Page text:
Guest Blog (John Thompson): An Obamamaniac's critique of the President's educational policies

From time to time, we use the OK Policy blog to post contributions that offer interesting perspectives on important policy issues for the state. John Thompson is an Oklahoma City teacher with 18 years of urban high school experience and an education blogger at He has a doctorate from Rutgers University, and is the author of Closing the Frontier:  Radical Responses in Oklahoma Politics. A follow-up post will explore Oklahoma’s new state law implementing education reforms.

Since President Obama endorsed the mass firings of teachers in Central Falls, Rhode Island, my wife (who originally supported Hillary) has taunted me about teachers ripping their Obama bumper stickers off their cars.   When I explain my contradictory feelings on the President’s policy on schools, my wife’s eyes glaze over, so I will leave it to readers to judge whether continued, cautious support for the Obama policy is prudent or wishful thinking.

There are two schools of educational thought in the Obama Administration, as there is in school policy in general. Traditional educators draw upon generations of social science and the new field of cognitive science, and seek to better educate the entire human being. Drawing upon the work of Nobel Prize Laureate James Heckman and scholars like Diana Ravitch, they see early education as the key, as well as getting all kids to read for comprehension by 3rd grade. Turning around the toughest high-poverty schools, and closing the huge Achievement Gap between Whites and children of color, requires a commitment to “the Heart,” as well as “the Head.” Improved educational outcomes for challenging populations require relationship-building, in addition to an engaging curriculum. Community schools that bring the diversity of the community into the school buildings, and bring poor students out into the community, are the most promising approaches.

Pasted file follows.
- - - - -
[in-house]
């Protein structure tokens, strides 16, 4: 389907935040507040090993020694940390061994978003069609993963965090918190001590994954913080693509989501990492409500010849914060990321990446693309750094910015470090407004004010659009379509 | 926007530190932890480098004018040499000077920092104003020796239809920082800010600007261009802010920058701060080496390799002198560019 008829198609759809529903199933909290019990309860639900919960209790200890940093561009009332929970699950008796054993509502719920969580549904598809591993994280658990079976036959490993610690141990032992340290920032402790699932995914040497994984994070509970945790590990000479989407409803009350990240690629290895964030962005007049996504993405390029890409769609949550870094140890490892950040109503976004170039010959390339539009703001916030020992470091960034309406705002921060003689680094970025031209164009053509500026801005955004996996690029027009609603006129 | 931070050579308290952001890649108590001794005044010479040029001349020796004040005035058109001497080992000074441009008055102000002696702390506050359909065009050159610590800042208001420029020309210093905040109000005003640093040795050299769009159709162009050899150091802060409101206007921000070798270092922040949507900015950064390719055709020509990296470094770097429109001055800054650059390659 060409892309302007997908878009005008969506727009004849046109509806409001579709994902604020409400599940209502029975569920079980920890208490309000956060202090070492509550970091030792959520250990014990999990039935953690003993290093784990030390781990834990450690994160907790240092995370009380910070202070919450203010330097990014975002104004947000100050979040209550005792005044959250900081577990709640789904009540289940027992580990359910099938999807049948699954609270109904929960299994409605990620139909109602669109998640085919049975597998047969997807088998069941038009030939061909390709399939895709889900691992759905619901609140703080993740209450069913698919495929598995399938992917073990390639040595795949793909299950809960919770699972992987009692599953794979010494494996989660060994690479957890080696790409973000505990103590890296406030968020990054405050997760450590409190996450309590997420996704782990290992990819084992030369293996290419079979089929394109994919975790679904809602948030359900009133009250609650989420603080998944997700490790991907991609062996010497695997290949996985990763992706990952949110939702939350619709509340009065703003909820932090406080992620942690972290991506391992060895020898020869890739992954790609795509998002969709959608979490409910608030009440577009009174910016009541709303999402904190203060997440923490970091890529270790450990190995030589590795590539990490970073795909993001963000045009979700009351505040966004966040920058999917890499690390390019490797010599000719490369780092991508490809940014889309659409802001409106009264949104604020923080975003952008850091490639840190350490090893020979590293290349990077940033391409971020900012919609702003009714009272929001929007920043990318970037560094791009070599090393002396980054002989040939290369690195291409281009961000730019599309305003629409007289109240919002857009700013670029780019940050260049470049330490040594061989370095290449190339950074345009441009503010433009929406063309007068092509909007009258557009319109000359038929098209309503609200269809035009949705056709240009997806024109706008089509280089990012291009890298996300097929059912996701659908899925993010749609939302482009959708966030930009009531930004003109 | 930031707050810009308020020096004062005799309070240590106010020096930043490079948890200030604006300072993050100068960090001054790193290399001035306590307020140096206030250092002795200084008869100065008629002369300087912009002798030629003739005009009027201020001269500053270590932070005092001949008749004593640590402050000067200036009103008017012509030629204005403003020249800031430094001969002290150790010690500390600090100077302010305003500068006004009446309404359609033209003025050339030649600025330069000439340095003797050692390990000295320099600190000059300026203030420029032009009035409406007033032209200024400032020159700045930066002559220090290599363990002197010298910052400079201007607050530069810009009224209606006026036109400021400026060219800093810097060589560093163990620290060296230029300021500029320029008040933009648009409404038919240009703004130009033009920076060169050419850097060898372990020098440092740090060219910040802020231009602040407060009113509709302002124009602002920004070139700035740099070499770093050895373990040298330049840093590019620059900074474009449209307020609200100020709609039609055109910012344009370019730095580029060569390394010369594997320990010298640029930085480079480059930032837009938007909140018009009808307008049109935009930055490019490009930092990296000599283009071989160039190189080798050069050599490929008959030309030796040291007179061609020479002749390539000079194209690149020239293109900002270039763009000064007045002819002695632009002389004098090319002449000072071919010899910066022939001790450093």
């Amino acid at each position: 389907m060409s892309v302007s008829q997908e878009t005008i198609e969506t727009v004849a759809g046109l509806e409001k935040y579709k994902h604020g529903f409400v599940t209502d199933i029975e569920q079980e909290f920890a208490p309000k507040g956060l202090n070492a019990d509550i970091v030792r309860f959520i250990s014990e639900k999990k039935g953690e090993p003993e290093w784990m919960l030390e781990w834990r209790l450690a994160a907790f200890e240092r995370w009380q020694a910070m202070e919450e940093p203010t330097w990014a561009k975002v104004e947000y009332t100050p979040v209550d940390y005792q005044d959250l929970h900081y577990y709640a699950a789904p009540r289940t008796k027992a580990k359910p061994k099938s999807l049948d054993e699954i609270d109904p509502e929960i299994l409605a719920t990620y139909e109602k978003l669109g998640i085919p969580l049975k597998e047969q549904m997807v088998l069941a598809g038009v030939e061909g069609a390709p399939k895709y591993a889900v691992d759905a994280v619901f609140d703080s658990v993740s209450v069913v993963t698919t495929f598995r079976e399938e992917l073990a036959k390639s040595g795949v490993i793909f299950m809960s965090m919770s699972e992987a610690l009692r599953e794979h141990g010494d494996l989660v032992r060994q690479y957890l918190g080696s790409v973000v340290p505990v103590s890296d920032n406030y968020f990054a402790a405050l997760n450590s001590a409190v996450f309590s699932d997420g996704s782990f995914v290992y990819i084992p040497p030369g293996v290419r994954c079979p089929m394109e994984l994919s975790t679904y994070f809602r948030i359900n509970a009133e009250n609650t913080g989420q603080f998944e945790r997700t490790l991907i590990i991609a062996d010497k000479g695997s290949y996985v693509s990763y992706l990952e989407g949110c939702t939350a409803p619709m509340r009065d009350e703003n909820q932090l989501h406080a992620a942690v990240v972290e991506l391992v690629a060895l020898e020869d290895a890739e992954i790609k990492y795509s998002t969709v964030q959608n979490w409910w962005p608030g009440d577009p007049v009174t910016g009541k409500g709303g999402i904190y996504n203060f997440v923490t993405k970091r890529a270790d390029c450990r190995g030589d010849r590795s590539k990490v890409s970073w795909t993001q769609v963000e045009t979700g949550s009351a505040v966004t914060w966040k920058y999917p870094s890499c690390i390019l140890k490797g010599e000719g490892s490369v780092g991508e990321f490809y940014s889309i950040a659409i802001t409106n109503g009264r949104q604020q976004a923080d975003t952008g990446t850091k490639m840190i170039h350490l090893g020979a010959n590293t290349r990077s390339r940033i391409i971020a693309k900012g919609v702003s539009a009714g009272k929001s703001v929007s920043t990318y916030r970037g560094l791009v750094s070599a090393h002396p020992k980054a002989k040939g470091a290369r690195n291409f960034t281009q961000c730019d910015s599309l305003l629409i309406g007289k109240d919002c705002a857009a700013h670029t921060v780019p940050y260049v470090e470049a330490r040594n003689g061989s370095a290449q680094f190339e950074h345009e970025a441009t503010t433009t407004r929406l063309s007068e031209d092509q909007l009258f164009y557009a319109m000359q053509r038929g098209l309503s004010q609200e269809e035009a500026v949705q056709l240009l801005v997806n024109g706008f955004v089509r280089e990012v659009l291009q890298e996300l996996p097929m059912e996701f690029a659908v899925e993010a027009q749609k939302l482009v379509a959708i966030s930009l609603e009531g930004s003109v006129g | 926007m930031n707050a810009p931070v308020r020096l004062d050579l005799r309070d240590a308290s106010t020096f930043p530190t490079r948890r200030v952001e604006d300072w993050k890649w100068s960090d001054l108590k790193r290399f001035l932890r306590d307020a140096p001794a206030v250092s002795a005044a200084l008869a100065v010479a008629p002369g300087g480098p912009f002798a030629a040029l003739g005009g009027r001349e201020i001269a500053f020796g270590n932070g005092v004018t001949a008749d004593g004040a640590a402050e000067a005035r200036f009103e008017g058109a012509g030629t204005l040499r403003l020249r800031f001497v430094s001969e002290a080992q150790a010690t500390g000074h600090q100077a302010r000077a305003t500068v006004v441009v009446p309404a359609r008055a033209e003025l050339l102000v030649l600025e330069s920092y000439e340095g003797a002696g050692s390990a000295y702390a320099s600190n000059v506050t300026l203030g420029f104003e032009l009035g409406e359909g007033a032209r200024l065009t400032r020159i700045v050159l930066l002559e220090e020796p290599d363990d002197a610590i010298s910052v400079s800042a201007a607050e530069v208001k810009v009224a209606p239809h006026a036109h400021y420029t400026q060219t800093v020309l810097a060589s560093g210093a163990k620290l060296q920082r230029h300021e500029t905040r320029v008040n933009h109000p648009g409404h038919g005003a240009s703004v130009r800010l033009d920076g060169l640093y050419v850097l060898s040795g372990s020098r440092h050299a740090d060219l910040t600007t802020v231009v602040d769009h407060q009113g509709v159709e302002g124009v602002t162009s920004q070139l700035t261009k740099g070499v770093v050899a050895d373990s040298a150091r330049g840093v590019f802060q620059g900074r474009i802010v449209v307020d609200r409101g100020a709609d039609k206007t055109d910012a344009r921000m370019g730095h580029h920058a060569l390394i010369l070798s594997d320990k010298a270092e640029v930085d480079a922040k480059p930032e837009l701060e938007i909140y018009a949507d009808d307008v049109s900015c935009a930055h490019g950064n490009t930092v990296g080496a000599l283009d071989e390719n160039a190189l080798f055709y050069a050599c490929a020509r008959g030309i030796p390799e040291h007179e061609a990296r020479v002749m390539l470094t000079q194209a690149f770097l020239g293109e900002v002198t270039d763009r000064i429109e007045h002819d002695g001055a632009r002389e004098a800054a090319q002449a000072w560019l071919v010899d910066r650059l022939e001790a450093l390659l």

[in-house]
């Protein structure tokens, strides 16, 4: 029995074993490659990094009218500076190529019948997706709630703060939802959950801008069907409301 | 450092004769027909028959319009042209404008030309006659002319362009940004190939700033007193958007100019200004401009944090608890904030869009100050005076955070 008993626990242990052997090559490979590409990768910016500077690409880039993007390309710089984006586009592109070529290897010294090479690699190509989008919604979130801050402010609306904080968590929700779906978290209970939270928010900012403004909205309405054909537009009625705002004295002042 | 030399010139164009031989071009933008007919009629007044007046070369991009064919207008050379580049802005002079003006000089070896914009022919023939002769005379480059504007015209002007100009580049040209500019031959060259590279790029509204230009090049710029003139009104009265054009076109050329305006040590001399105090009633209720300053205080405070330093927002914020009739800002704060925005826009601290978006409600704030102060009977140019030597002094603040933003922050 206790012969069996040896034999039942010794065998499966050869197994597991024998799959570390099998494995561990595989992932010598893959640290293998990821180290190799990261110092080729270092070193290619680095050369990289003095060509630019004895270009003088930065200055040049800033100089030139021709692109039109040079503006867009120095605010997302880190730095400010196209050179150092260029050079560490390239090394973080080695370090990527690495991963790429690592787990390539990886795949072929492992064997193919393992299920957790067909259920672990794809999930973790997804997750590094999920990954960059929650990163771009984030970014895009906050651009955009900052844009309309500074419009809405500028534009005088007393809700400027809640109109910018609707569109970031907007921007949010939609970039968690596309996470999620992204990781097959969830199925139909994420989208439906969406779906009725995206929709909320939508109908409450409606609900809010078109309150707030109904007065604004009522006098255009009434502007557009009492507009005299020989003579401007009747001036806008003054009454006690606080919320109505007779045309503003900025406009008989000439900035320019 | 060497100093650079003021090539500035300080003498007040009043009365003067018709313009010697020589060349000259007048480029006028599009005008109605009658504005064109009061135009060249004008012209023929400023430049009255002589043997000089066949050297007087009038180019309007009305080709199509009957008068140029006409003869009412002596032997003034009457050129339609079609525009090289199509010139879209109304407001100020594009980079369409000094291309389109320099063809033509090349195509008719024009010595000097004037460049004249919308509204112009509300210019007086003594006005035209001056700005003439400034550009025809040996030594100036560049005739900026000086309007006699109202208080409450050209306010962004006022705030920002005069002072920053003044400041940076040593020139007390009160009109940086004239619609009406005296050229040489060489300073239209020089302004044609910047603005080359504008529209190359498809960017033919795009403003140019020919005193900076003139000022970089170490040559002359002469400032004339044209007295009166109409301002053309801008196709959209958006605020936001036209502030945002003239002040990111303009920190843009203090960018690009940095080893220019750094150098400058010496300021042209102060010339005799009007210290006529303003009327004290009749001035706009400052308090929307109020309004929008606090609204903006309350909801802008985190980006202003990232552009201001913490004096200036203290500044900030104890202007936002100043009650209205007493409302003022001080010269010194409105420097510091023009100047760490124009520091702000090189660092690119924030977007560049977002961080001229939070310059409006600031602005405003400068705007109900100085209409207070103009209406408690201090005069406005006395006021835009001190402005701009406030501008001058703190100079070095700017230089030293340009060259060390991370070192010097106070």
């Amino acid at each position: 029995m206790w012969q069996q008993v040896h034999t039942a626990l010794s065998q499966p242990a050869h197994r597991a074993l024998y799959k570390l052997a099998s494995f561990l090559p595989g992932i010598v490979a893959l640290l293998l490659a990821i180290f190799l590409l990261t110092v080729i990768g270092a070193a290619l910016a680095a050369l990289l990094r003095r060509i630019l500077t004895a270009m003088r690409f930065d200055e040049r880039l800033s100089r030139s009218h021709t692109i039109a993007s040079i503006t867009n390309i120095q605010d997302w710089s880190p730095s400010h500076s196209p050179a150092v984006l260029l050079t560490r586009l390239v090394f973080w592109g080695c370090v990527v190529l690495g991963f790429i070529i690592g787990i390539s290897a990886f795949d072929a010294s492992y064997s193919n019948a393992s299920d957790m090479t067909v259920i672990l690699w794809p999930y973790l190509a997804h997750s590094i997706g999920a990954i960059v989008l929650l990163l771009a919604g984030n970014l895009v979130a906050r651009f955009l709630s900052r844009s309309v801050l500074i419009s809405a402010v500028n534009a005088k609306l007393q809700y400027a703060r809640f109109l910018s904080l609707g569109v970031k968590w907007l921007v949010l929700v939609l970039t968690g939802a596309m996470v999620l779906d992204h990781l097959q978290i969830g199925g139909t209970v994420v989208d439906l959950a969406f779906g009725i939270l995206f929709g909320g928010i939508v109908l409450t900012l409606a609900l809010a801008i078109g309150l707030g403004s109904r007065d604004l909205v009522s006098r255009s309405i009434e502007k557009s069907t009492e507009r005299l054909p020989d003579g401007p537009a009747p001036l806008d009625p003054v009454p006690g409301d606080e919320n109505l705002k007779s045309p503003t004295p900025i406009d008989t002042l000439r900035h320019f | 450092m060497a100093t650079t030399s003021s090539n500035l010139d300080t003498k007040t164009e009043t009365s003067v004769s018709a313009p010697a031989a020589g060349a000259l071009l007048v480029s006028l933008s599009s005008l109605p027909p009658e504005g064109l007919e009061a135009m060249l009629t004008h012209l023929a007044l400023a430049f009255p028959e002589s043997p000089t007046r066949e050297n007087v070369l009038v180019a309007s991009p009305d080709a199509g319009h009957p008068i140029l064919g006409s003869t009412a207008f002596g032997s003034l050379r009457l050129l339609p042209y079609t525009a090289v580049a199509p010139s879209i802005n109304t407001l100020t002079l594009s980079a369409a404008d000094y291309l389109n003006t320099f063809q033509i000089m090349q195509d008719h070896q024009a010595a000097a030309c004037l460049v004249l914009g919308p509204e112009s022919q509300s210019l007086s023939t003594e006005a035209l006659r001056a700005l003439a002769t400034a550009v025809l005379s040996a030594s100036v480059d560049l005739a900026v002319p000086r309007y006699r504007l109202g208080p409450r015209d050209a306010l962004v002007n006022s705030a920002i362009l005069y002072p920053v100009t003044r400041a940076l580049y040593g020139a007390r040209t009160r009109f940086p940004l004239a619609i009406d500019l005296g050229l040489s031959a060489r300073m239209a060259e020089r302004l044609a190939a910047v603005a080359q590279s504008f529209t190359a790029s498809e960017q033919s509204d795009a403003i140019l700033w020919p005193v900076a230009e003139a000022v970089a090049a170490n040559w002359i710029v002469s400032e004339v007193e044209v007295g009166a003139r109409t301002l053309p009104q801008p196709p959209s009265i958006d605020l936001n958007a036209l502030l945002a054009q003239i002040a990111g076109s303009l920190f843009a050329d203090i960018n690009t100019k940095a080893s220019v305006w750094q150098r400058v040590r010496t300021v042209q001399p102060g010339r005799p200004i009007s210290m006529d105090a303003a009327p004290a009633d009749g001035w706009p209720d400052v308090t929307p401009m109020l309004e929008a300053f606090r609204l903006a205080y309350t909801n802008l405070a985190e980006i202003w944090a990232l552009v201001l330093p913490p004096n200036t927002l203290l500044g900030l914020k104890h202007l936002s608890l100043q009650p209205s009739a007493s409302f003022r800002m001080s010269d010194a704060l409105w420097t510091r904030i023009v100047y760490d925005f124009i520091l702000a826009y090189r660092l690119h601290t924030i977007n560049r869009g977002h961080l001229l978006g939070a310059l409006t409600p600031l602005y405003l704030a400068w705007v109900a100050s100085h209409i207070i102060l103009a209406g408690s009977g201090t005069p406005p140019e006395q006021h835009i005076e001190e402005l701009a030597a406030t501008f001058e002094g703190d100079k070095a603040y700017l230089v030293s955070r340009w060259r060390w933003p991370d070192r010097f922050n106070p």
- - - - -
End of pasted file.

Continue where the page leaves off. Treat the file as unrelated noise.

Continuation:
A new generation of data-driven “reformers” have rejected the traditional approach and gambled that an unflinching focus on instruction can transform urban education. They dismiss any talk about socio-emotional factors or worries about problems outside of the four walls of the classroom as “Excuses.” “Reformers” assume that tiny programs like Teach For America and KIPP can be brought to scale as long as educators have “High Expectations.”   Their coalition, which includes entrepreneurs, hedge fund innovators, and other billionaires; Bush Administration true believers in No Child Left Behind; and young neoliberals and leftists,  is united by an undying faith in data. Fundamentally, they believe that a wave of “disruptive innovation” will transform education, and the Market will create a “Brave New World,” if “the status quo” is stripped away. By the status quo, these reformers mean unions, school boards,  social scientists, and anyone who doesn’t believe that “schools alone” can undo the effects of poverty. Data-driven “reformers” have the best public relations spin that billionaires can buy, and they dominate the editorial boards of great newspapers and middlebrow weeklies like Newsweek.